Wednesday, February 20, 2008

Randy Pausch's "last lecture"

Apparently there's this concept in academia of the "last lecture"—if you could only lecture once more before you died, what would you say?

Oprah's favorite doctor, Mehmet Oz, heard about an engineer type named Randy Pausch who's dying of pancreatic cancer, and Oprah had Pausch on her show to reprise his "last lecture." The video is here, and it's well worth the 11 minutes it takes to watch if you aren't one of the millions who've already seen it.

It's inspiring (and funny, and touching, and straightforward without being trite), and it reminds us all to keep our focus on what's important. My cynicism put itself on hold for those 11 minutes.

8 comments:

Mona Buonanotte said...

Am I gonna cry when I watch it? 'Cause I should prolly do it at home then....

Orange said...

Yeah, you have to cry a little bit at the end.

DoctorMama said...

My tolerance for poignant is terribly low ... I feel like I see/hear it all day and it's too much to bear at home ... but I'll consider it, because you said to.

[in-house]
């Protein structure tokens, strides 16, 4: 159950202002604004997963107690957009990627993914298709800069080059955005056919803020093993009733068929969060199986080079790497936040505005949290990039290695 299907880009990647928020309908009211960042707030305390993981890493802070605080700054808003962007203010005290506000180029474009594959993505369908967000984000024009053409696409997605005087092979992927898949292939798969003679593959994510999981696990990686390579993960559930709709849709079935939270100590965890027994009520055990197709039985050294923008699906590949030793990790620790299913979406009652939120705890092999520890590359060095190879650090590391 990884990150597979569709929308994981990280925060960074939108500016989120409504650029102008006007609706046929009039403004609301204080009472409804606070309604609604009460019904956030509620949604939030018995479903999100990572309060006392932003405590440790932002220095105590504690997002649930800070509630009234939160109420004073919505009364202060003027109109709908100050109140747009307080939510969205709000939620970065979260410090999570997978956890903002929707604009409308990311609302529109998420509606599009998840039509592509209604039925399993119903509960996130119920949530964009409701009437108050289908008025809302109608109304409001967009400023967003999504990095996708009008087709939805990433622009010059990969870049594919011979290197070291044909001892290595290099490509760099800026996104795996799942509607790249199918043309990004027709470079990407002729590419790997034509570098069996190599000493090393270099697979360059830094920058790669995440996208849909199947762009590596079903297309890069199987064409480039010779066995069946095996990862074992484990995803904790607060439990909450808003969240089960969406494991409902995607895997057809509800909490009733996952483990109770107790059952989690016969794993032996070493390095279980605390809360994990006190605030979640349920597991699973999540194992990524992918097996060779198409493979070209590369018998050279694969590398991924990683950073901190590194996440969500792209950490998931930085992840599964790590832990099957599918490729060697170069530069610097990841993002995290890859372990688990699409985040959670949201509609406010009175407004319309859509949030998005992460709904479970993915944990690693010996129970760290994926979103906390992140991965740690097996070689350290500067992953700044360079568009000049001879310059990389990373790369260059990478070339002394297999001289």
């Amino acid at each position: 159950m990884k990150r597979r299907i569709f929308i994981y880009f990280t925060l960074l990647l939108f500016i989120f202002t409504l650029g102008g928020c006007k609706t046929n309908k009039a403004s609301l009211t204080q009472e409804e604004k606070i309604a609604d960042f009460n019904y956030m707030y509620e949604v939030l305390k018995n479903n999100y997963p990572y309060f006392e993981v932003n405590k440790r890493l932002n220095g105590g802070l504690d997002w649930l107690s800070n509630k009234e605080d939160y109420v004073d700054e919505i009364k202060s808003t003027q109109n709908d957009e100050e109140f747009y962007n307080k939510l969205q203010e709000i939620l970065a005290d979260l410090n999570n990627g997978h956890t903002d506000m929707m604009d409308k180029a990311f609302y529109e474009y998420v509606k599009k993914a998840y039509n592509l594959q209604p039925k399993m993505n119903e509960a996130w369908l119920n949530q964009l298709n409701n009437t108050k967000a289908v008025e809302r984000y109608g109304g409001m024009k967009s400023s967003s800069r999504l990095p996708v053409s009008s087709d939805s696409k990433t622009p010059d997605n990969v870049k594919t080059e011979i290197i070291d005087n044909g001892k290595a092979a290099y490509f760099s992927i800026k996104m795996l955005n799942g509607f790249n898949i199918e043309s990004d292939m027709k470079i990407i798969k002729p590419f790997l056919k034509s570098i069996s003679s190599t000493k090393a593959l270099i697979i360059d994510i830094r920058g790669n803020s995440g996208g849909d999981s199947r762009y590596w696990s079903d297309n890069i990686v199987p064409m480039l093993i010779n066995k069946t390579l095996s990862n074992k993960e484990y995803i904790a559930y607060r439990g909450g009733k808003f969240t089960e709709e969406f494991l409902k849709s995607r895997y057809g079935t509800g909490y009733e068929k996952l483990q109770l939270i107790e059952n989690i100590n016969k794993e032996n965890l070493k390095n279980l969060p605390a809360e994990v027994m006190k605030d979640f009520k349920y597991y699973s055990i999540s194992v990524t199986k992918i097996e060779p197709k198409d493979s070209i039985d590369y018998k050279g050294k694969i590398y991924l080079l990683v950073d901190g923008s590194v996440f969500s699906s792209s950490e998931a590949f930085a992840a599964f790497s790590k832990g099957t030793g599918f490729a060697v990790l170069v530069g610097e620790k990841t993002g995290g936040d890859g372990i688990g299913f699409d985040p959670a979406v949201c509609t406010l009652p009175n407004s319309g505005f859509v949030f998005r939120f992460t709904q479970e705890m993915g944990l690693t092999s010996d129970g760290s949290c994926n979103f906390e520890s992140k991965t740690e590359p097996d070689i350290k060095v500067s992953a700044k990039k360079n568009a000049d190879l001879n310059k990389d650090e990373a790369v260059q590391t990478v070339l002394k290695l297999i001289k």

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Vandelay said...

Pancreatic cancer is a terrible disease that continues to be ignored by the ACS.

Orange said...

V., all the dreadful and especially deadly cancers get little fundraising attention—pancreatic, ovarian, renal cell, you name it. Not to take anything away from the suffering breast cancer causes, but the omnipresent pink ribbons and fundraising for that cancer probably chips away at the dollars that might otherwise go to researching other cancers.

Vandelay said...

Well unfortunately, mortality rate means nothing as far as allocating funds to different cancer research. 99.5% of people with PC die within 6 months. It means nothing to them. It's all about numbers. Despite that some cancers have like an 80& survival rate, they'll keep getting all the funding.

E. said...

Thanks for putting this up, Orange. I've been meaning to watch it since you posted it, and finally I had a few minutes. Yes, the end made me cry. But I really appreciated much of what he had to say. I especially like how he outlines what an apology actually is.